The World Health Organization issued a warning about coronavirus testing, saying there is no evidence serological tests can show whether a person has immunity or is no longer at risk of becoming reinfected, Mike Ryan, the WHO’s top emergency expert, told a briefing on Friday.
Ryan also said that even if antibodies were effective there was little sign that large numbers of people had developed them and were beginning to offer so-called herd immunity to the broader population.
A lot of preliminary information coming to us right now would suggest quite a low percentage of the population have seroconverted (to produce antibodies), he said.
The expectation that the majority in society may have developed antibodies, the general evidence is pointing against that, so it may not solve the problem of governments.
Ryan said scientists are also still determining the length of protection antibodies might give a person who has been infected with the coronavirus.
Nobody is sure whether someone with antibodies is fully protected against having the disease or being exposed again, he said.
Plus some of the tests have issues with sensitivity, he added. They may give a false negative result.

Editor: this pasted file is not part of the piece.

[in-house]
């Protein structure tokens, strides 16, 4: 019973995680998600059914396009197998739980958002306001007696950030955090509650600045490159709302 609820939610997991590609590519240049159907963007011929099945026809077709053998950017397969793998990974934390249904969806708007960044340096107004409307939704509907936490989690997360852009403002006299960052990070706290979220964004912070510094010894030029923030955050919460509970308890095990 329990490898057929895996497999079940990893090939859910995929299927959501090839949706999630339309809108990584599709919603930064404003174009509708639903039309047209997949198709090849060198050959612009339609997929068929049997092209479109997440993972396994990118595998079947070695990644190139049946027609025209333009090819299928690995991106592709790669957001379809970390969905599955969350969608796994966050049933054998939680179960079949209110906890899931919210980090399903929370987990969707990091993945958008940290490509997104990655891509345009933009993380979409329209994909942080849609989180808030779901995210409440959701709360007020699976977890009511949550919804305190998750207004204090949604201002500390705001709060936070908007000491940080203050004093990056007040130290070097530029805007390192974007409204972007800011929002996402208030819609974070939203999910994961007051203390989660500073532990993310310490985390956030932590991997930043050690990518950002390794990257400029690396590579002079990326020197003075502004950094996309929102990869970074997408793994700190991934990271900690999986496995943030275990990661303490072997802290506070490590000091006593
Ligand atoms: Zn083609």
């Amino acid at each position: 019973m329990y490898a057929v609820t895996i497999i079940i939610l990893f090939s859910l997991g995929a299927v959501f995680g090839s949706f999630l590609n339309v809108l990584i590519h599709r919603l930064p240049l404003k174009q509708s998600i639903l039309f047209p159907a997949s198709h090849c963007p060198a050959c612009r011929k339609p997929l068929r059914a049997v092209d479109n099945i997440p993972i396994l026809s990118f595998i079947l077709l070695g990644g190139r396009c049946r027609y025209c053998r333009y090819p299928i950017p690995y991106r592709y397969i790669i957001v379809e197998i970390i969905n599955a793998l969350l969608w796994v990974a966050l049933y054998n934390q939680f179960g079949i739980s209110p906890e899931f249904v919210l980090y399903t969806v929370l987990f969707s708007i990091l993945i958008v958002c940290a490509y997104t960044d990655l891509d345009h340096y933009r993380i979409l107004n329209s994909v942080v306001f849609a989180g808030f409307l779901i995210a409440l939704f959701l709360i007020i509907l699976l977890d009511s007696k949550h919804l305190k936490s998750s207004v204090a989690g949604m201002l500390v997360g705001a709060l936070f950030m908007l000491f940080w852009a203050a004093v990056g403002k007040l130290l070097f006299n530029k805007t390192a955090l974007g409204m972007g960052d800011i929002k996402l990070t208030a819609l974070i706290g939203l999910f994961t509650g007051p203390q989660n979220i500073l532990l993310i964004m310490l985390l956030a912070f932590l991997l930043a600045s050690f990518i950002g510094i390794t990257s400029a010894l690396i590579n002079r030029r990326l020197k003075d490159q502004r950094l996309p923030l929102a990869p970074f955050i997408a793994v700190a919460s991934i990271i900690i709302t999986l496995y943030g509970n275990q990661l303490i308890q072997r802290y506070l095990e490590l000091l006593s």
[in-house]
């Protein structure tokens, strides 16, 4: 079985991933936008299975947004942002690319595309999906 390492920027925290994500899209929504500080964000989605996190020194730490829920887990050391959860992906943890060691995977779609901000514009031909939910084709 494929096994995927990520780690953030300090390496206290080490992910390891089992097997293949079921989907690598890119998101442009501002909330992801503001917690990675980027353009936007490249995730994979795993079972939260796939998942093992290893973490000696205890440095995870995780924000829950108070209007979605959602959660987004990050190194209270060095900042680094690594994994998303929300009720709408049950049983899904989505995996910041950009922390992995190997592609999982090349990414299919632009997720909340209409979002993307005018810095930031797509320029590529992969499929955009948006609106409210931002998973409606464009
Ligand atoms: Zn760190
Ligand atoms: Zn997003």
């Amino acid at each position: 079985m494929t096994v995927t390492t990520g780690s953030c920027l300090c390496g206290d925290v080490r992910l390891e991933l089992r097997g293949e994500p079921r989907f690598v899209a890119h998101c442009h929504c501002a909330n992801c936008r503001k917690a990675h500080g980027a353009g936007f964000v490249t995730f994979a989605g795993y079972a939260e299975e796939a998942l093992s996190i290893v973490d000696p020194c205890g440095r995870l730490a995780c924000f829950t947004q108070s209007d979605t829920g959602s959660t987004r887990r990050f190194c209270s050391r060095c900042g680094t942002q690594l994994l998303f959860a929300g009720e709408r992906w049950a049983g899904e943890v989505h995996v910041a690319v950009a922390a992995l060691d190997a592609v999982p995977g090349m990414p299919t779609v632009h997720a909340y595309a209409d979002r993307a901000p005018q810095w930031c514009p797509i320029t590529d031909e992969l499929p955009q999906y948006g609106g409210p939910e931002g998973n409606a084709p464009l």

Professor of immunology in the public hospital system in Marseilles explained that being immunized means that you have developed an immune response against a virus such that you can repulse it.
Our immune systems remember, which normally prevents you from being infected by the same virus later on.
For some viral diseases such as measles, overcoming the sickness confers immunity for life.
But for RNA-based viruses such as Sars-Cov-2 the scientific name for the bug that causes the coronavirus disease it takes about three weeks to build up a sufficient quantity of antibodies, and even then they may provide protection for only a few months, Vivier told AFP.
At least that is the theory. In reality, the new coronavirus has thrown up one surprise after another, to the point where virologists and epidemiologists are sure of very little.
Earlier this week, World Health Organization officials said not all people who recover from the coronavirus have the antibodies to fight a second infection, raising concern that patients may not develop immunity after surviving coronavirus.
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